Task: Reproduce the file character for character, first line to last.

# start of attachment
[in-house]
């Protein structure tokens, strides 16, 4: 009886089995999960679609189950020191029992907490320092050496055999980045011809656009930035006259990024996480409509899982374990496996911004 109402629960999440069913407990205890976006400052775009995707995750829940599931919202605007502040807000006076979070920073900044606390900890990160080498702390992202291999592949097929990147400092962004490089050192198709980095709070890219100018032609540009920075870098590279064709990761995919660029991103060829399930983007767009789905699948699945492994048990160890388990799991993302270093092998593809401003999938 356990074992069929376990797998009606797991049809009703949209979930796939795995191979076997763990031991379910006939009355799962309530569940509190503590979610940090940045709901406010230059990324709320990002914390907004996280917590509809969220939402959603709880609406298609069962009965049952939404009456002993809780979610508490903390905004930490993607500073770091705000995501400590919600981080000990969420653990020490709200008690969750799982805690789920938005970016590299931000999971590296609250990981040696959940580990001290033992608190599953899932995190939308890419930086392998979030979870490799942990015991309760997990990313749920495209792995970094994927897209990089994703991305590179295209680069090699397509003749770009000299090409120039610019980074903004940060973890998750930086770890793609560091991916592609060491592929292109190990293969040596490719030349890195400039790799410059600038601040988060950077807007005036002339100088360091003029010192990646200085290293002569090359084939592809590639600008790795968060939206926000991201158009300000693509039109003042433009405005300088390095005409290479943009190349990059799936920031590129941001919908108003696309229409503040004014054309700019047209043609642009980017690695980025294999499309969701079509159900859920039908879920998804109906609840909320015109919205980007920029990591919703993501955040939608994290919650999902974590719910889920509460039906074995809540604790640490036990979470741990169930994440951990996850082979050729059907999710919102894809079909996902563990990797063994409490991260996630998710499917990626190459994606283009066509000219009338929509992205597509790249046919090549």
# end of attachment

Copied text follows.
[in-house]
């Protein structure tokens, strides 16, 4: 009886089995999960679609189950020191029992907490320092050496055999980045011809656009930035006259990024996480409509899982374990496996911004 109402629960999440069913407990205890976006400052775009995707995750829940599931919202605007502040807000006076979070920073900044606390900890990160080498702390992202291999592949097929990147400092962004490089050192198709980095709070890219100018032609540009920075870098590279064709990761995919660029991103060829399930983007767009789905699948699945492994048990160890388990799991993302270093092998593809401003999938 356990074992069929376990797998009606797991049809009703949209979930796939795995191979076997763990031991379910006939009355799962309530569940509190503590979610940090940045709901406010230059990324709320990002914390907004996280917590509809969220939402959603709880609406298609069962009965049952939404009456002993809780979610508490903390905004930490993607500073770091705000995501400590919600981080000990969420653990020490709200008690969750799982805690789920938005970016590299931000999971590296609250990981040696959940580990001290033992608190599953899932995190939308890419930086392998979030979870490799942990015991309760997990990313749920495209792995970094994927897209990089994703991305590179295209680069090699397509003749770009000299090409120039610019980074903004940060973890998750930086770890793609560091991916592609060491592929292109190990293969040596490719030349890195400039790799410059600038601040988060950077807007005036002339100088360091003029010192990646200085290293002569090359084939592809590639600008790795968060939206926000991201158009300000693509039109003042433009405005300088390095005409290479943009190349990059799936920031590129941001919908108003696309229409503040004014054309700019047209043609642009980017690695980025294999499309969701079509159900859920039908879920998804109906609840909320015109919205980007920029990591919703993501955040939608994290919650999902974590719910889920509460039906074995809540604790640490036990979470741990169930994440951990996850082979050729059907999710919102894809079909996902563990990797063994409490991260996630998710499917990626190459994606283009066509000219009338929509992205597509790249046919090549």